Further, EPA indicates it will continue to seek enforcement for violations that “could have been identified and disclosed” but were not, as well as for those violations that were not timely corrected where facts may be different than as represented by the regulated entity. Finally, this program applies to newly acquired facilities; it does not address existing owned facilities. Disclosures made under the Audit Program for newly acquired facilities may likely provide a roadmap for enforcement against existing facilities.
EPA is signaling heightened enforcement. At this time, industry should consider taking advantage of available state audit and immunity programs to get in front of the enforcement curve. Many states, including Texas, Oklahoma, Wyoming and others, have programs that allow industry to achieve compliance and mitigate penalties at the state level. Should EPA become involved, the potential for higher penalties will exist.
Railroad Commission Enhanced Investigation Initiative
In June 2018, the RRC released its Oil and Gas Monitoring Enforcement Plan (“Enforcement Plan
”), pursuant to which the Agency advised it will inspect every well in the state within the next 5 years, an effort that the Agency has not undertaken in more than a decade. In FY 2019 alone, the Agency intends to increase the number of wells inspected within the last 5 years from 43% as of FY 2017 to 80%, meaning that the Agency will heavily focus on wells not inspected within the last 5 years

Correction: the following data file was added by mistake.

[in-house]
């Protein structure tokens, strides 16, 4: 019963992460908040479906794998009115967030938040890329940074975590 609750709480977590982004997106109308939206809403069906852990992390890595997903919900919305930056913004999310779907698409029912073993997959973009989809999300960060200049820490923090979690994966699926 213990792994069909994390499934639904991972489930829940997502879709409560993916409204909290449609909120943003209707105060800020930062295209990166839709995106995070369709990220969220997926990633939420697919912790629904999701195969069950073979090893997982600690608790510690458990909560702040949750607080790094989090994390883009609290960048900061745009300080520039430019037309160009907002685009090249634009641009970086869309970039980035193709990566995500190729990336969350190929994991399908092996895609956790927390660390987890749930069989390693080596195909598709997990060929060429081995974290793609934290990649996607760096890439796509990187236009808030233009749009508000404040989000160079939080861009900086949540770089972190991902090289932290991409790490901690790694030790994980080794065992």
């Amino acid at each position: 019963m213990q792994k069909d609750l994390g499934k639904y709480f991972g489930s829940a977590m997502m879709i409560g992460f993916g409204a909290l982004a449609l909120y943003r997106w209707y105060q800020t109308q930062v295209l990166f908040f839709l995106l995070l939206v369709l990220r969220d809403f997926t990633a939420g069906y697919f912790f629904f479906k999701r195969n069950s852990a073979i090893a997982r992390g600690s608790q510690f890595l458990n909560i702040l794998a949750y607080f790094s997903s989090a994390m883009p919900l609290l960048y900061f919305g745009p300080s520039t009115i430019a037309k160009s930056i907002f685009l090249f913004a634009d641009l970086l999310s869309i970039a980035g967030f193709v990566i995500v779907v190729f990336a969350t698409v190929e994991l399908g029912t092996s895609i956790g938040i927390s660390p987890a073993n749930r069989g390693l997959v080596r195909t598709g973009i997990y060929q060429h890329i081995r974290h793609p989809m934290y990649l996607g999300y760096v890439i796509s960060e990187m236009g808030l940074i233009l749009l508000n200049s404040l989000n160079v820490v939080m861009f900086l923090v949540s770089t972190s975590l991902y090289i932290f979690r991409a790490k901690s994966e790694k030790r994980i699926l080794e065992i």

. Overall, the RRC will inspect 100,000 of the state’s 434,000 wells per year over the next 5 years. The Plan further stipulates that the Agency will inspect all offshore wells in state waters every 2 years.
While the RRC’s Monitoring and Enforcement Plan reviews general compliance, environmental requirements will comprise a significant component. Environmental regulatory requirements imposed by the RRC include, among other things, H2
S monitoring and compliance, including equipment compatibility, public notice and contingency planning, as well as limitations on venting and flaring VOCs, pit management and closure.
The Agency will prioritize well inspections by taking into account, among other factors: (i) proximity to public or sensitive areas; (ii) operator’s compliance history and (iii) knowledge or concerns specific to a given geographical area. The Agency emphasizes that responses to emergencies and complaints will continue to receive the highest priority, with incorporation of lower priority inspections as time allows.
In response to the increased inspection efforts, E&P companies should consider gaining a thorough understanding of facility operations and compliance prior to any inspection. A good option is to take advantage of the Texas Audit Privilege Act (the “Audit Privilege Act
”), which provides immunity from administrative penalties for those violations discovered, disclosed and corrected during a self-audit for which the company provided advanced notice to the RRC. Generally, the RRC will allow 6 months to identify and disclose any violations, and another 6 months to complete corrective actions to rectify those violations. In terms of industry prioritization, an early focus on sour gas (H2
S) facilities would be appropriate as such facilities are heavily regulated at the state level (by both the RRC and the Texas Commission on Environmental Quality).